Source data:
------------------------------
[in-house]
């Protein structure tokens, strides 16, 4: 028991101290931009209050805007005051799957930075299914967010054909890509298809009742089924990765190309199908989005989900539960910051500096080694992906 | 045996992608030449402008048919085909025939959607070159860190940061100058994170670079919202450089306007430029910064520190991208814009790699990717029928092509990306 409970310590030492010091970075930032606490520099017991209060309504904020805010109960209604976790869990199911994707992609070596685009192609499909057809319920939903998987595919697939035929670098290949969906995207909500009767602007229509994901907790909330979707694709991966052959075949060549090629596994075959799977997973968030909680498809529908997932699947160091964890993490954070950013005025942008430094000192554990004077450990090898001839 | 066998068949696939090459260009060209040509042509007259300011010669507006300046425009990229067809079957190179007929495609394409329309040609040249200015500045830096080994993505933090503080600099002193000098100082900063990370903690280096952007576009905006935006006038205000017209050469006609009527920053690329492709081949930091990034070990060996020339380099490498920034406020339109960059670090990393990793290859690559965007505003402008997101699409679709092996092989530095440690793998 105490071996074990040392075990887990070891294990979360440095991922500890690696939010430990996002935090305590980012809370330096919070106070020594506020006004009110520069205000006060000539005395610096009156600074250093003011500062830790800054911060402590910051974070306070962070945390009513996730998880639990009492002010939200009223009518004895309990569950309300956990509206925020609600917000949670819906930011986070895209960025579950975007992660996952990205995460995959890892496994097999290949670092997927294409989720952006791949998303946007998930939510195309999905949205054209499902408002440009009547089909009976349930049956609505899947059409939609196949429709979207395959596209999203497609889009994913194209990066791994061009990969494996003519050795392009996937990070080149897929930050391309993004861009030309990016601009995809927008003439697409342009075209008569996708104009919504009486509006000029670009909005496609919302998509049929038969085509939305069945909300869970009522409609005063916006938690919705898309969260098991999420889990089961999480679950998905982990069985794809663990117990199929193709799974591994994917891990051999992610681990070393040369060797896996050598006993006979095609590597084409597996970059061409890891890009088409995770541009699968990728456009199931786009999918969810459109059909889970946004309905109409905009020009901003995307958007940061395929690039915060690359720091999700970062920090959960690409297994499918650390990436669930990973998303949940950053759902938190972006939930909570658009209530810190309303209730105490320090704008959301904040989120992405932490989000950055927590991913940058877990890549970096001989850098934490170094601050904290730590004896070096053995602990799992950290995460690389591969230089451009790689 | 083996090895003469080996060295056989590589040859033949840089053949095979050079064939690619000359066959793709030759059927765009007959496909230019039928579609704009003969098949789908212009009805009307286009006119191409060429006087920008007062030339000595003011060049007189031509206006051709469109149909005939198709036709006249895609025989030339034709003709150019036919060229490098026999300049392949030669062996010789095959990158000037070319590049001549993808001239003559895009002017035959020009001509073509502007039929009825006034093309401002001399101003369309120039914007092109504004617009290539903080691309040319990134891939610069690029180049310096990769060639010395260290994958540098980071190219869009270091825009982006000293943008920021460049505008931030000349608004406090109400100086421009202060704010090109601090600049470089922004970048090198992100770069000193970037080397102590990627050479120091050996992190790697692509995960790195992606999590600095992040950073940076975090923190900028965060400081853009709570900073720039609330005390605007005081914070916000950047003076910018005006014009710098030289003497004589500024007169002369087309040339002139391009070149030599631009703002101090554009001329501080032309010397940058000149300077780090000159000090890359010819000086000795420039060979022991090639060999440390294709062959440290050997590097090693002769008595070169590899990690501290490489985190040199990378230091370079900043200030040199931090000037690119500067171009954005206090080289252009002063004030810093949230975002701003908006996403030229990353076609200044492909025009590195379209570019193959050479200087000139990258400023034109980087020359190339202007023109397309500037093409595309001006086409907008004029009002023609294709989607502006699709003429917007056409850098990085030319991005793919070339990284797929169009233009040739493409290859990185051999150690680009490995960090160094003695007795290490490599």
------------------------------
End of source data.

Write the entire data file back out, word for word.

[in-house]
């Protein structure tokens, strides 16, 4: 028991101290931009209050805007005051799957930075299914967010054909890509298809009742089924990765190309199908989005989900539960910051500096080694992906 | 045996992608030449402008048919085909025939959607070159860190940061100058994170670079919202450089306007430029910064520190991208814009790699990717029928092509990306 409970310590030492010091970075930032606490520099017991209060309504904020805010109960209604976790869990199911994707992609070596685009192609499909057809319920939903998987595919697939035929670098290949969906995207909500009767602007229509994901907790909330979707694709991966052959075949060549090629596994075959799977997973968030909680498809529908997932699947160091964890993490954070950013005025942008430094000192554990004077450990090898001839 | 066998068949696939090459260009060209040509042509007259300011010669507006300046425009990229067809079957190179007929495609394409329309040609040249200015500045830096080994993505933090503080600099002193000098100082900063990370903690280096952007576009905006935006006038205000017209050469006609009527920053690329492709081949930091990034070990060996020339380099490498920034406020339109960059670090990393990793290859690559965007505003402008997101699409679709092996092989530095440690793998 105490071996074990040392075990887990070891294990979360440095991922500890690696939010430990996002935090305590980012809370330096919070106070020594506020006004009110520069205000006060000539005395610096009156600074250093003011500062830790800054911060402590910051974070306070962070945390009513996730998880639990009492002010939200009223009518004895309990569950309300956990509206925020609600917000949670819906930011986070895209960025579950975007992660996952990205995460995959890892496994097999290949670092997927294409989720952006791949998303946007998930939510195309999905949205054209499902408002440009009547089909009976349930049956609505899947059409939609196949429709979207395959596209999203497609889009994913194209990066791994061009990969494996003519050795392009996937990070080149897929930050391309993004861009030309990016601009995809927008003439697409342009075209008569996708104009919504009486509006000029670009909005496609919302998509049929038969085509939305069945909300869970009522409609005063916006938690919705898309969260098991999420889990089961999480679950998905982990069985794809663990117990199929193709799974591994994917891990051999992610681990070393040369060797896996050598006993006979095609590597084409597996970059061409890891890009088409995770541009699968990728456009199931786009999918969810459109059909889970946004309905109409905009020009901003995307958007940061395929690039915060690359720091999700970062920090959960690409297994499918650390990436669930990973998303949940950053759902938190972006939930909570658009209530810190309303209730105490320090704008959301904040989120992405932490989000950055927590991913940058877990890549970096001989850098934490170094601050904290730590004896070096053995602990799992950290995460690389591969230089451009790689 | 083996090895003469080996060295056989590589040859033949840089053949095979050079064939690619000359066959793709030759059927765009007959496909230019039928579609704009003969098949789908212009009805009307286009006119191409060429006087920008007062030339000595003011060049007189031509206006051709469109149909005939198709036709006249895609025989030339034709003709150019036919060229490098026999300049392949030669062996010789095959990158000037070319590049001549993808001239003559895009002017035959020009001509073509502007039929009825006034093309401002001399101003369309120039914007092109504004617009290539903080691309040319990134891939610069690029180049310096990769060639010395260290994958540098980071190219869009270091825009982006000293943008920021460049505008931030000349608004406090109400100086421009202060704010090109601090600049470089922004970048090198992100770069000193970037080397102590990627050479120091050996992190790697692509995960790195992606999590600095992040950073940076975090923190900028965060400081853009709570900073720039609330005390605007005081914070916000950047003076910018005006014009710098030289003497004589500024007169002369087309040339002139391009070149030599631009703002101090554009001329501080032309010397940058000149300077780090000159000090890359010819000086000795420039060979022991090639060999440390294709062959440290050997590097090693002769008595070169590899990690501290490489985190040199990378230091370079900043200030040199931090000037690119500067171009954005206090080289252009002063004030810093949230975002701003908006996403030229990353076609200044492909025009590195379209570019193959050479200087000139990258400023034109980087020359190339202007023109397309500037093409595309001006086409907008004029009002023609294709989607502006699709003429917007056409850098990085030319991005793919070339990284797929169009233009040739493409290859990185051999150690680009490995960090160094003695007795290490490599």